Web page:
Season 3 of The Walking Dead is, in a sense, a model example of giving the people what they want. The body count is exponentially higher. The pace is faster. The triple introduction of The Governor, The Prison, and Michonne constitutes a veritable orgy of fan service. So it makes sense that Merle would stage a comeback. But here’s the thing about Merle 2.0: He seems to radically change his persona every scene. Sometimes he’s a military-grade tactician; sometimes he’s a crazy kook with too many guns; sometimes he’s a doe-eyed flirty rascal. The fact that Michael Rooker looks like he could be anywhere from 35 to 78 years old adds to the sense that Merle could be anyone at any time.

I’m talking so much about Merle because this week’s Dead episode deployed him in a major way. The episode started with Merle leading his goon squad on an old-fashioned samurai hunt in the forest. They were out to get Michonne, on orders from the Governor. This was a whiplash-inducing turn from the Governor’s previous policy — smile, act insidious, etc. It was also a weird decision: Why kill someone who’s already planning to go away and never return? It might just be that the Governor doesn’t want to leave any loose ends. We already know that the guy has a fifty-year plan for rebuilding civilization in his image: The mere existence of a suspicious lady with a katana could throw a wrench in the works.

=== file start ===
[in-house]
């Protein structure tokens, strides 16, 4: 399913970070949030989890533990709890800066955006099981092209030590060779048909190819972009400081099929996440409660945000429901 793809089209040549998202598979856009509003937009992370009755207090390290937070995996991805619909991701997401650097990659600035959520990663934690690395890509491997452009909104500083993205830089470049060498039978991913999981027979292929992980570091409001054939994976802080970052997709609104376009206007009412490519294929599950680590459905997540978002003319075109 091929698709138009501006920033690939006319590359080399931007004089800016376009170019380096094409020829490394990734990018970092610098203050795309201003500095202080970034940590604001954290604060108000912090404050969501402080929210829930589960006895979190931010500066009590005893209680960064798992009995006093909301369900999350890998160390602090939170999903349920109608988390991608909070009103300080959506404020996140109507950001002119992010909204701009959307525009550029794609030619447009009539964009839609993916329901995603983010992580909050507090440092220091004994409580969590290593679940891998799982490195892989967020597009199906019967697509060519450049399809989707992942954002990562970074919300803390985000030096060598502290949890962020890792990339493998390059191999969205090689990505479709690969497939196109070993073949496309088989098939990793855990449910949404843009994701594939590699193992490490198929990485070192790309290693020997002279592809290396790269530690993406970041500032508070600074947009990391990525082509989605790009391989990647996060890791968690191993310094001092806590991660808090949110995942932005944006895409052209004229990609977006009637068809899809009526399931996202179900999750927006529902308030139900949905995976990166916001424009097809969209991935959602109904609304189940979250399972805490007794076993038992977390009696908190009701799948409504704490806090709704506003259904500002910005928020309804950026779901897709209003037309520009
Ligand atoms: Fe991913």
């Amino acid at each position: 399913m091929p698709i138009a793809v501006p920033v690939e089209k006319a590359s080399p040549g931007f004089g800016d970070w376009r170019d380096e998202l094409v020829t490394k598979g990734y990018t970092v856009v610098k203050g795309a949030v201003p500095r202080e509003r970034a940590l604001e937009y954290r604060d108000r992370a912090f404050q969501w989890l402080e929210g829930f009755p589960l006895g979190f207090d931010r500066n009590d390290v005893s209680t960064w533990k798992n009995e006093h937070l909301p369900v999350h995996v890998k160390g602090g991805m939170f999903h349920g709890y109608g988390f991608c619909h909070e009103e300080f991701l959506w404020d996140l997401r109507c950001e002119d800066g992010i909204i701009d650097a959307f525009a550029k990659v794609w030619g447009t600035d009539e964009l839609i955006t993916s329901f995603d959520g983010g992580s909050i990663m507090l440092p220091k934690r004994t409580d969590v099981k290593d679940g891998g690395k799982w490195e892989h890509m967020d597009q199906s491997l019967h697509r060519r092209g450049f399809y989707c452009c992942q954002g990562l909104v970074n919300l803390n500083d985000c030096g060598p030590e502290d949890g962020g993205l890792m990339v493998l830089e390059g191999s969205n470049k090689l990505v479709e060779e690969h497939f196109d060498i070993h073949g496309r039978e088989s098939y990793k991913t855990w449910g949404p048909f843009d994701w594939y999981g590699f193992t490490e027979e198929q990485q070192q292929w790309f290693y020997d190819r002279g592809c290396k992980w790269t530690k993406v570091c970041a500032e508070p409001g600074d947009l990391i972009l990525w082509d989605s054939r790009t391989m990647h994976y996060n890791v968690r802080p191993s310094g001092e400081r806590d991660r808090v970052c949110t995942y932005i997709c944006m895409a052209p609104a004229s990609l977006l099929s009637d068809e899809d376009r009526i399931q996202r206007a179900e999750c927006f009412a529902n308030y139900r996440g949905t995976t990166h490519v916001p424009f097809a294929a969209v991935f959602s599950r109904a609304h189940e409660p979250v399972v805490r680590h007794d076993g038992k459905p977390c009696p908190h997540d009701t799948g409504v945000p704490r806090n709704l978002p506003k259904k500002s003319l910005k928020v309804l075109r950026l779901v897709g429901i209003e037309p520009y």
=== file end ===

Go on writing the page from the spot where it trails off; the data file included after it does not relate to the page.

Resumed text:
Merle and the gang found a message left by Michonne — a message made out of a zombie. The legs formed the letter “G,” the arms formed the letter “O,” and next to that was the zombie’s back. Hence: “Go Back.” (New character trait for Michonne: She likes puns!) “She sent us a biter-gram, ya’ll!” said Merle. A new squadmate was getting a bit nervous. Merle told him to calm down. At that precise moment, Michonne jumped out of a tree, decapitated one guy, then stabbed another guy and used him as a human shield when Merle fired at her. (New character trait for Michonne: She’s probably really good at Assassin’s Creed.) Merle managed to shoot her before she ran off into the forest. “Are we havin’ fun yet!” he cackled, doing his best Henry Pollard impression.